- According to a report from January 2, 2016, an Egyptian Army force found a cache containing one and a half tons of explosives in Al-Quseima, about 73 km southeast of Al-Arish, near the border with Israel. The explosives were packed in 32 sacks. They also found a large quantity of ammunition, heavy machine guns, two SUVs and two tons of fuel (The Egyptian Armed Forces Spokesman’s Facebook page, January 2, 2016). In addition, police reportedly seized a large weapons storehouse in ISIS’s Sinai province, in the area of Nakhl in the central Sinai Peninsula (Veto portal, January 5, 2016).
- Despite the intensive activity, ISIS continued its guerrilla activities against the Egyptian security forces:
- On January 3, 2016, two IEDs exploded south of Al-Arish when an Egyptian security force was passing by. There were no casualties and no damage was caused. That same day, two IEDs exploded in eastern Al-Arish and in the area of Sheikh Zuweid, injuring a medic and a driver (Al-Youm al-Sabea, January 3, 2016).
- On January 3, 2016, the Egyptian security forces neutralized an IED planted in Al-Arish (Al-Masry al-Youm, January 3, 2016).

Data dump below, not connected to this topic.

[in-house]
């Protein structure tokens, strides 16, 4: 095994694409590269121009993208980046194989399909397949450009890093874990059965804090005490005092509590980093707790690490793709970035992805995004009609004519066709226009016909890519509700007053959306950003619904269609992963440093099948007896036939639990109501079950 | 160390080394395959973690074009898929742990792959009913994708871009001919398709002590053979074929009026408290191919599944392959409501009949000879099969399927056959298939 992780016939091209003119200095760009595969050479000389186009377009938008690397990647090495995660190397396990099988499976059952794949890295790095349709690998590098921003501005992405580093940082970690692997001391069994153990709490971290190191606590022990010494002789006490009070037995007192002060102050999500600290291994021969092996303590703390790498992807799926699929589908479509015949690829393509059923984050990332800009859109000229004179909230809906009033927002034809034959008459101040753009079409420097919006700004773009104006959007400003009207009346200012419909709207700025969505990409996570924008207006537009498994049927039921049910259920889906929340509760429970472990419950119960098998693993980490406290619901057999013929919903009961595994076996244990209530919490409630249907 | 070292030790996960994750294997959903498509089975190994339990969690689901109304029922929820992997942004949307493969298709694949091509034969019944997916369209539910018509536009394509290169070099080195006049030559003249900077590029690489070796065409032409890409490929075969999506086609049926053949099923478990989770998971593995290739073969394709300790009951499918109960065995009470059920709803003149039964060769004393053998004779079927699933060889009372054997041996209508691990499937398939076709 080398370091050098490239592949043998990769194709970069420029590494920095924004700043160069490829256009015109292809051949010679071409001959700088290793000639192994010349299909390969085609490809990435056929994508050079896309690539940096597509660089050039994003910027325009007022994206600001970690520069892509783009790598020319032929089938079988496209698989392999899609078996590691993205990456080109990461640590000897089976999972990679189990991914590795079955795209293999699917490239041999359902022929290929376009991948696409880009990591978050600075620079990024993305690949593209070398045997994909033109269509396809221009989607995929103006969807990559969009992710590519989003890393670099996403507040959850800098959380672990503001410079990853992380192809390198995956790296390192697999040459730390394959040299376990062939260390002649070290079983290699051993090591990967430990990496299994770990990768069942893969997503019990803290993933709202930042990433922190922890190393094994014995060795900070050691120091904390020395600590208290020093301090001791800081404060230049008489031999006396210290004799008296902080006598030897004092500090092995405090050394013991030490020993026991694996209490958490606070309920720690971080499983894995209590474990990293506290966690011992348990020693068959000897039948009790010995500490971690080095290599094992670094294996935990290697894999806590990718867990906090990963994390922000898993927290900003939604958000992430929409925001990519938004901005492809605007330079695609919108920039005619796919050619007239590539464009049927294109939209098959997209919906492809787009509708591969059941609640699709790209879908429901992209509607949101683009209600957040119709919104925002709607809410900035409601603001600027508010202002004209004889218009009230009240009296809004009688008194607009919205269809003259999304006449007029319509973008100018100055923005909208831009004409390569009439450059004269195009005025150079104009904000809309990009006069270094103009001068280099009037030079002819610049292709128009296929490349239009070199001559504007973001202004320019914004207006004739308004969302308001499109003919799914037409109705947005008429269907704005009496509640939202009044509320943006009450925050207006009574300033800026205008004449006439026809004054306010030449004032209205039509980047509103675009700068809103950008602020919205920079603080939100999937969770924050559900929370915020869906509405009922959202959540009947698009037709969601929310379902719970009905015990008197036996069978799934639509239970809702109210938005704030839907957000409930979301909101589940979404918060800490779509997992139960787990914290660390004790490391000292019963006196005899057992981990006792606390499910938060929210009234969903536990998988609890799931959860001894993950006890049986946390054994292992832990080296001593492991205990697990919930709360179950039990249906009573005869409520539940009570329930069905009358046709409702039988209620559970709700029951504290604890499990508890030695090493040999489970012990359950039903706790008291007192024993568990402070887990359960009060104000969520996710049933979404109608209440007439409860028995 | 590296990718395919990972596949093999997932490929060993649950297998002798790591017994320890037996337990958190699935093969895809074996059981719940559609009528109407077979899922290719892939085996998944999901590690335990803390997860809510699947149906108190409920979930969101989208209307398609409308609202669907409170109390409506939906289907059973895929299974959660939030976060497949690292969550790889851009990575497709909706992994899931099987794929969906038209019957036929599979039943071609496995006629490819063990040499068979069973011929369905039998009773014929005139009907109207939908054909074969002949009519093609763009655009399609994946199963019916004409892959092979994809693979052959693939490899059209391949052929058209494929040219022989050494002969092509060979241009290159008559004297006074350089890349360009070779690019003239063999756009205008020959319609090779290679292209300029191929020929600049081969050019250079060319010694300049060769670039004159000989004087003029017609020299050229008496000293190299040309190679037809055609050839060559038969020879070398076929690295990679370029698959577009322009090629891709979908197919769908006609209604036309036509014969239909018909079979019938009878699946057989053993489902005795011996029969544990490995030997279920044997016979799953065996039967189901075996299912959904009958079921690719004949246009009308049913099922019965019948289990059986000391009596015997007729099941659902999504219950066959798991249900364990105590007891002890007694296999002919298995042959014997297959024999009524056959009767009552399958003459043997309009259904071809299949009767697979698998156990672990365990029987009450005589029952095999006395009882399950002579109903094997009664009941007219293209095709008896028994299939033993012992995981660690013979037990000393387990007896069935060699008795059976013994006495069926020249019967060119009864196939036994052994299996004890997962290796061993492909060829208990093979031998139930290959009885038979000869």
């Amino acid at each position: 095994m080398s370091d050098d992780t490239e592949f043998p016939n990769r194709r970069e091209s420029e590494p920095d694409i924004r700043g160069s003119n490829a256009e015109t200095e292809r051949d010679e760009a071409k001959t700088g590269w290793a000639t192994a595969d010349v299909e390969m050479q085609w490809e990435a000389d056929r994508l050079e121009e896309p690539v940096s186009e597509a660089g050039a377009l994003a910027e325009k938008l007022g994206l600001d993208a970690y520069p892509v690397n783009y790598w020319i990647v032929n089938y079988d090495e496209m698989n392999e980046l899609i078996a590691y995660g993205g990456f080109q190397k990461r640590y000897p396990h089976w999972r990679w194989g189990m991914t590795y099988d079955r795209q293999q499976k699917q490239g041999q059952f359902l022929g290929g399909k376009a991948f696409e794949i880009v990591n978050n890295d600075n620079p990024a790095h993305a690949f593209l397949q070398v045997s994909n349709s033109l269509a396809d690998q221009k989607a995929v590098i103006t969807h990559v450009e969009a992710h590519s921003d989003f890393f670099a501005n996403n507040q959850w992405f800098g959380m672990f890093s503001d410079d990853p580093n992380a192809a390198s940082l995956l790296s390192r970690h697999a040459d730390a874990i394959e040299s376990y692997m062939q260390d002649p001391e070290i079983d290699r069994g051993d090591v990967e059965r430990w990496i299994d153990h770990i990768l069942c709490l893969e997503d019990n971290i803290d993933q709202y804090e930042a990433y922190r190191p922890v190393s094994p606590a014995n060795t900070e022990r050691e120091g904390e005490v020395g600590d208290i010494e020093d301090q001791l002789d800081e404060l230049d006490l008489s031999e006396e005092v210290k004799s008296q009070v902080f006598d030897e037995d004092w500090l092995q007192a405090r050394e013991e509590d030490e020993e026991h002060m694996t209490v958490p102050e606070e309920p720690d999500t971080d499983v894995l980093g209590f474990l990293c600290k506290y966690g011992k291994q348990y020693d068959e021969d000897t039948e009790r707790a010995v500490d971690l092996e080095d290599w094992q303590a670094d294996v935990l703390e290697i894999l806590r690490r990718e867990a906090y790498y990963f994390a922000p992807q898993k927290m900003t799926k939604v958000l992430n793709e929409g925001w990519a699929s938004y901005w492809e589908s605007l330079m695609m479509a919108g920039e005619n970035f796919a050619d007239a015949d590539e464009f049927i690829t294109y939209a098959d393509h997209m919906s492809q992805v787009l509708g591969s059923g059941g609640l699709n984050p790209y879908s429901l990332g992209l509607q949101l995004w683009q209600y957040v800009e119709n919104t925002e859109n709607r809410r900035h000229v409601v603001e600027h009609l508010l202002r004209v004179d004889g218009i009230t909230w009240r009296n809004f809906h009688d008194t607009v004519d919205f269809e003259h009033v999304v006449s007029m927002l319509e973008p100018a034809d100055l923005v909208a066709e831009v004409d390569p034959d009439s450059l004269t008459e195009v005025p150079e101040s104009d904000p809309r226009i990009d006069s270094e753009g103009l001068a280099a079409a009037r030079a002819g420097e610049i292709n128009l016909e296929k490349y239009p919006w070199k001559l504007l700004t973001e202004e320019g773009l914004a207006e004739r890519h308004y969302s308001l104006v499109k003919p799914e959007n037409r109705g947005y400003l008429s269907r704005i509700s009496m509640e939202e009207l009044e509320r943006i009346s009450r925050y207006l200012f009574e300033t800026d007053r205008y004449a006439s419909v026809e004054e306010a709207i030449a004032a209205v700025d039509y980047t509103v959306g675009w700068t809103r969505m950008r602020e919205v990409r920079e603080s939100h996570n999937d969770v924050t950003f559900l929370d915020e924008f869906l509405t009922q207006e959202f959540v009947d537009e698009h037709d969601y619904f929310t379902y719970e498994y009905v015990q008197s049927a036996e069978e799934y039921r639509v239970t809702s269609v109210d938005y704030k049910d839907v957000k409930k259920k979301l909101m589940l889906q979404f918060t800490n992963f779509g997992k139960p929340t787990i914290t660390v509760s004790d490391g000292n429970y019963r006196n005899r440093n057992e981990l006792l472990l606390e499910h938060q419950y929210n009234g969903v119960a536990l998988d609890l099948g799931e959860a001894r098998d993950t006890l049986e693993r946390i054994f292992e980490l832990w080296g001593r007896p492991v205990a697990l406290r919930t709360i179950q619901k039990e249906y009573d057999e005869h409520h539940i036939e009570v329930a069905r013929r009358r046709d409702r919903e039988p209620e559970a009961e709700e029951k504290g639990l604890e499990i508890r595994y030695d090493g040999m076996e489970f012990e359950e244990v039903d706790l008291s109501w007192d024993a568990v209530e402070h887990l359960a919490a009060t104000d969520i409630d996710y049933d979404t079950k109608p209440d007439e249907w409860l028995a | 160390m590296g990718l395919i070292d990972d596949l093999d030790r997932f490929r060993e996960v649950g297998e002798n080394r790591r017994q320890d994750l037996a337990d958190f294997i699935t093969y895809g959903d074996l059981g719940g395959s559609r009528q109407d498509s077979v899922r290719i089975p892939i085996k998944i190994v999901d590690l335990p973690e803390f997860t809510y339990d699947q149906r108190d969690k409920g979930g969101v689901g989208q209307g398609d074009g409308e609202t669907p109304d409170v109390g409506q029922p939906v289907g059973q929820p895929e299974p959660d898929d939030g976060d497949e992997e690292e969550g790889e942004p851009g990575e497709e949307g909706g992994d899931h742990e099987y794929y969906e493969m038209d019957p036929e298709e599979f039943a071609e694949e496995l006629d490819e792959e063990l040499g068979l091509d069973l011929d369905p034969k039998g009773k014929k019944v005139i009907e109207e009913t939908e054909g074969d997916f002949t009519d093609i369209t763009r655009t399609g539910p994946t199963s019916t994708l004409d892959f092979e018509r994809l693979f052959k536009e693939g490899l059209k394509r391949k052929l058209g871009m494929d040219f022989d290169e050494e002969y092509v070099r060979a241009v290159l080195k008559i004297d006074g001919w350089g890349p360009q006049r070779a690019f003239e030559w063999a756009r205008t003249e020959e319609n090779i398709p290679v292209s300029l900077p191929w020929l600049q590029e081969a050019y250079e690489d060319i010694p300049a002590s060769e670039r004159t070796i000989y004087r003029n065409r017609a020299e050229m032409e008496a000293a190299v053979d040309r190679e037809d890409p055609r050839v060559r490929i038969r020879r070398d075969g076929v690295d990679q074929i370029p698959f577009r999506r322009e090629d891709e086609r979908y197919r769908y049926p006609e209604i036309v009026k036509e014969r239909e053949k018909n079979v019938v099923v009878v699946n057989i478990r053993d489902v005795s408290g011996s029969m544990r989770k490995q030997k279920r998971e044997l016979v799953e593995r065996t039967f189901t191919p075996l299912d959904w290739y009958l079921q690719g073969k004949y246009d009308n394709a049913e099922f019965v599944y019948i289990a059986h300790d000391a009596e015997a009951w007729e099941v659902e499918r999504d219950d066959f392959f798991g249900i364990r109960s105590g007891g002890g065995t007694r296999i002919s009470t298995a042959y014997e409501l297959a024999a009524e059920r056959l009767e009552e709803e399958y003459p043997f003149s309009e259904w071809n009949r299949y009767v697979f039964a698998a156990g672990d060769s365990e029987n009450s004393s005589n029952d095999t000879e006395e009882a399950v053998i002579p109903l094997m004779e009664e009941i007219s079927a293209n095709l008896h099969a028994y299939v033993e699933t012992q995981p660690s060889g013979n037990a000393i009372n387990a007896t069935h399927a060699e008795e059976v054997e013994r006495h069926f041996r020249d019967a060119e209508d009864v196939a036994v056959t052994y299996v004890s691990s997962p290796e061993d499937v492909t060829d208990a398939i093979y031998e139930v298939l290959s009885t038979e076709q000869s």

- On January 3, 2016, ISIS claimed responsibility for killing an Egyptian officer and four other soldiers and injuring others in an ambush in Egyptian Rafah (Aamaq, January 3, 2016).
- On January 4, 2016, a Twitter account affiliated with ISIS’s Sinai branch claimed responsibility for a rocket attack on the Al-Jora checkpoint south of Sheikh Zuweid.
- ISIS’s Sinai branch claimed responsibility for detonating an IED at an Egyptian police checkpoint in the area of Al-Munib, south of Giza (about 7 km from the center of the capital, Cairo), killing and wounding all the people manning the checkpoint (Aamaq, December 31, 2015).
- Two Ansar Bayt al-Maqdis operatives who were detained admitted that jihadi organizations intended to carry out a series of bombings and assassinations. These attacks were supposed to be carried out during the celebrations marking the anniversary of the January 25th Revolution (the overthrow of Mohamed Morsi). Large sums of money were allocated for carrying them out. The detainees disclosed the location of arms storehouses and explosives, which were then destroyed by the Egyptian security forces. They also disclosed the names of terrorist operatives who were given the task of carrying out the attacks (Al-Akhbar, December 30, 2015).
- Despite the pressure exerted by the Egyptian security forces, ISIS’s Sinai branch has indicated that it is continuing to build its infrastructure in the Sinai Peninsula. On December 30, 2015, ISIS’s Sinai province published photos of its sharpshooters course graduation ceremony (Akhbar Dawlat al-Islam, December 30, 2015).
The global jihad in other countries